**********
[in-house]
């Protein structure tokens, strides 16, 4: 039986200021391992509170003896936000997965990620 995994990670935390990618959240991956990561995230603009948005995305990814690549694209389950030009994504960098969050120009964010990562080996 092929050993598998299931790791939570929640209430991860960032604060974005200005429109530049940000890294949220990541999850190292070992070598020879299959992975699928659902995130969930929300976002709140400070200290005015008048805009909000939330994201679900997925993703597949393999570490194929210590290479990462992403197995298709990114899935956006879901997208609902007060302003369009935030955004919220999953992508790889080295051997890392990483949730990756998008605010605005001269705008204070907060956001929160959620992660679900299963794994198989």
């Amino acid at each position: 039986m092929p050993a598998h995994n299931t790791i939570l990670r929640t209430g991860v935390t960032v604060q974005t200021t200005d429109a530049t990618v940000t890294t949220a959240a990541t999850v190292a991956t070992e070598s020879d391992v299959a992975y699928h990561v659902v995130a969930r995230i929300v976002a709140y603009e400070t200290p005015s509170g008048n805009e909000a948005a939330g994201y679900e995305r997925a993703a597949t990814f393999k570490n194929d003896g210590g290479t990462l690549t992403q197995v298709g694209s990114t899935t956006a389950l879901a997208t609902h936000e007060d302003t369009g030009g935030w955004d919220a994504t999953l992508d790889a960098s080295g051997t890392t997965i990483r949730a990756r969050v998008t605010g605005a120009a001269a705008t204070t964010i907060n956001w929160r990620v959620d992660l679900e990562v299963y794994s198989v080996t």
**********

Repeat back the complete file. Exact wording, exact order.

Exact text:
[in-house]
């Protein structure tokens, strides 16, 4: 039986200021391992509170003896936000997965990620 995994990670935390990618959240991956990561995230603009948005995305990814690549694209389950030009994504960098969050120009964010990562080996 092929050993598998299931790791939570929640209430991860960032604060974005200005429109530049940000890294949220990541999850190292070992070598020879299959992975699928659902995130969930929300976002709140400070200290005015008048805009909000939330994201679900997925993703597949393999570490194929210590290479990462992403197995298709990114899935956006879901997208609902007060302003369009935030955004919220999953992508790889080295051997890392990483949730990756998008605010605005001269705008204070907060956001929160959620992660679900299963794994198989």
């Amino acid at each position: 039986m092929p050993a598998h995994n299931t790791i939570l990670r929640t209430g991860v935390t960032v604060q974005t200021t200005d429109a530049t990618v940000t890294t949220a959240a990541t999850v190292a991956t070992e070598s020879d391992v299959a992975y699928h990561v659902v995130a969930r995230i929300v976002a709140y603009e400070t200290p005015s509170g008048n805009e909000a948005a939330g994201y679900e995305r997925a993703a597949t990814f393999k570490n194929d003896g210590g290479t990462l690549t992403q197995v298709g694209s990114t899935t956006a389950l879901a997208t609902h936000e007060d302003t369009g030009g935030w955004d919220a994504t999953l992508d790889a960098s080295g051997t890392t997965i990483r949730a990756r969050v998008t605010g605005a120009a001269a705008t204070t964010i907060n956001w929160r990620v959620d992660l679900e990562v299963y794994s198989v080996t």